Medical Schools Should Admit More Guitar Players
Medical Schools Should Admit More Guitar Players
Rebecca L. Volpe
Michael J. Green
0 Department of Medicine, Penn State College of Medicine , Hershey, PA , USA
1 Department of Humanities, Penn State College of Medicine , Hershey, PA , USA
L are indespensable to medical education and practice. It is
ike Mangione and his colleagues, we believe humanities
at best unwise, and at worst impossible, to practice medicine
without the attitudes, skills, and behaviors toward which
medical humanities curricula aim (such as deep listening, empathy,
and ethics). Not only do we personally believe in this work, we
are also privileged to enjoy the support of our institution,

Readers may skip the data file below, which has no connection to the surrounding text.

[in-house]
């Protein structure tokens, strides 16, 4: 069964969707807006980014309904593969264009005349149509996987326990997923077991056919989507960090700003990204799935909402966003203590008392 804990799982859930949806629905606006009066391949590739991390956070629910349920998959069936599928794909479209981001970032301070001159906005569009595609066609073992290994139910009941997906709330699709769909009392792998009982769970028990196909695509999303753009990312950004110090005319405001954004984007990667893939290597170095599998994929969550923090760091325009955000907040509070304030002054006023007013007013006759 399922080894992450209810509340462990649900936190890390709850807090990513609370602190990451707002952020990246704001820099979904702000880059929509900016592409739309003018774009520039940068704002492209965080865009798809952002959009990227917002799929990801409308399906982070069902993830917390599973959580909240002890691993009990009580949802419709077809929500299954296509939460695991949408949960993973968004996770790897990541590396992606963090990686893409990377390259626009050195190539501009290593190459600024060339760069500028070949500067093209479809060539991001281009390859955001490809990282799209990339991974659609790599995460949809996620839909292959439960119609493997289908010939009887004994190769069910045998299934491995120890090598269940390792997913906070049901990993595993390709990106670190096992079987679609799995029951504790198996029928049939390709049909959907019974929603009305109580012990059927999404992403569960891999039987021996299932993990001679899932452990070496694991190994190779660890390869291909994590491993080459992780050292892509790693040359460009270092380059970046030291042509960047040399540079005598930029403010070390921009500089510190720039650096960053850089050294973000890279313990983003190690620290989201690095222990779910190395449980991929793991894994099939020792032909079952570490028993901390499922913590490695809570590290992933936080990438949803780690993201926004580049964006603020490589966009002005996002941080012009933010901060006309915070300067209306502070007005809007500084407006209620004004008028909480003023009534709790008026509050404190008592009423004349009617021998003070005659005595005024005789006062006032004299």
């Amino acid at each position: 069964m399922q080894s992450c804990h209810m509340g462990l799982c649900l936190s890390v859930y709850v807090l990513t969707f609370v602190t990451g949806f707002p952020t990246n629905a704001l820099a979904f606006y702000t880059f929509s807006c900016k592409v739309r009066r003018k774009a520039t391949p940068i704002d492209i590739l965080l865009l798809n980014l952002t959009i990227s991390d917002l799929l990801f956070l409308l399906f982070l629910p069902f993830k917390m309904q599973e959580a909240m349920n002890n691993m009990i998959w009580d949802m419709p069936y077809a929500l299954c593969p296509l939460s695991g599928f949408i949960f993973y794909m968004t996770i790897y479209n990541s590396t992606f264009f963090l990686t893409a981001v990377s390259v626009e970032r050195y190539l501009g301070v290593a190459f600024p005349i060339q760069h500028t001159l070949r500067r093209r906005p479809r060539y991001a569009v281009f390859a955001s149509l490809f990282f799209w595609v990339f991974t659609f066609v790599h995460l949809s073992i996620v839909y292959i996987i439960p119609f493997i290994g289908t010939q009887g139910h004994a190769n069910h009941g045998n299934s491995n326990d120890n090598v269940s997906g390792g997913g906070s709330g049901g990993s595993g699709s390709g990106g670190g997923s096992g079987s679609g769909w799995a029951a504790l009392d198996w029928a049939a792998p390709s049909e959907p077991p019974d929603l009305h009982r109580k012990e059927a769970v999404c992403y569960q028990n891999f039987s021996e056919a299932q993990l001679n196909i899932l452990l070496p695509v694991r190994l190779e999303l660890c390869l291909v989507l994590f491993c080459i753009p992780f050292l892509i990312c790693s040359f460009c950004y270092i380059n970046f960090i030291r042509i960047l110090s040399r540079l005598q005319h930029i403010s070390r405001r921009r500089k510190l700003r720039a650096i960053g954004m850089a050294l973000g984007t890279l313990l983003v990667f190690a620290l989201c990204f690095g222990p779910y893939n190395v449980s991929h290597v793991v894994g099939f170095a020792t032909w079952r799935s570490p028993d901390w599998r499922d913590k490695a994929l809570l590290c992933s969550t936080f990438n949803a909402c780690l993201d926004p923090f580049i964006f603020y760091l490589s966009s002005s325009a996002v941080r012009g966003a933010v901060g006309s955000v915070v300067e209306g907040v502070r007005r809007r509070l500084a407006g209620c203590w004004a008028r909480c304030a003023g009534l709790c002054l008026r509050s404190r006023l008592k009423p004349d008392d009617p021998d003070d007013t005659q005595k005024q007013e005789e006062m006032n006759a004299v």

which likely allots more curricular time to humanities than
any other US medical school.1
But teaching medical humanities is only a beginning—it is
also important to evaluate whether such curricula are effective.
And here, the trouble begins, for there is no consensus about
what outcomes humanities ought to be aiming for2–4 or how to
determine if the goals have been achieved.
So, when given the opportunity to review and comment on
Mangione’s outcome study of medical student exposure to
humanities, we were elated. In their study, Mangione and his
colleagues administered a survey to 739 medical students,
asking them questions about their exposure to the humanities and
administering scales for a variety of outcomes: wisdom,
empathy, tolerance for ambiguity, emotional intelligence, self-efficacy,
burnout, and visual-spatial skills.5 To gauge exposure to the
humanities, students were asked to indicate on a scale of 0
Bnever^ to 4 Bdaily^ how often they engaged in the following
humanities activities: visual arts, singing, playing musical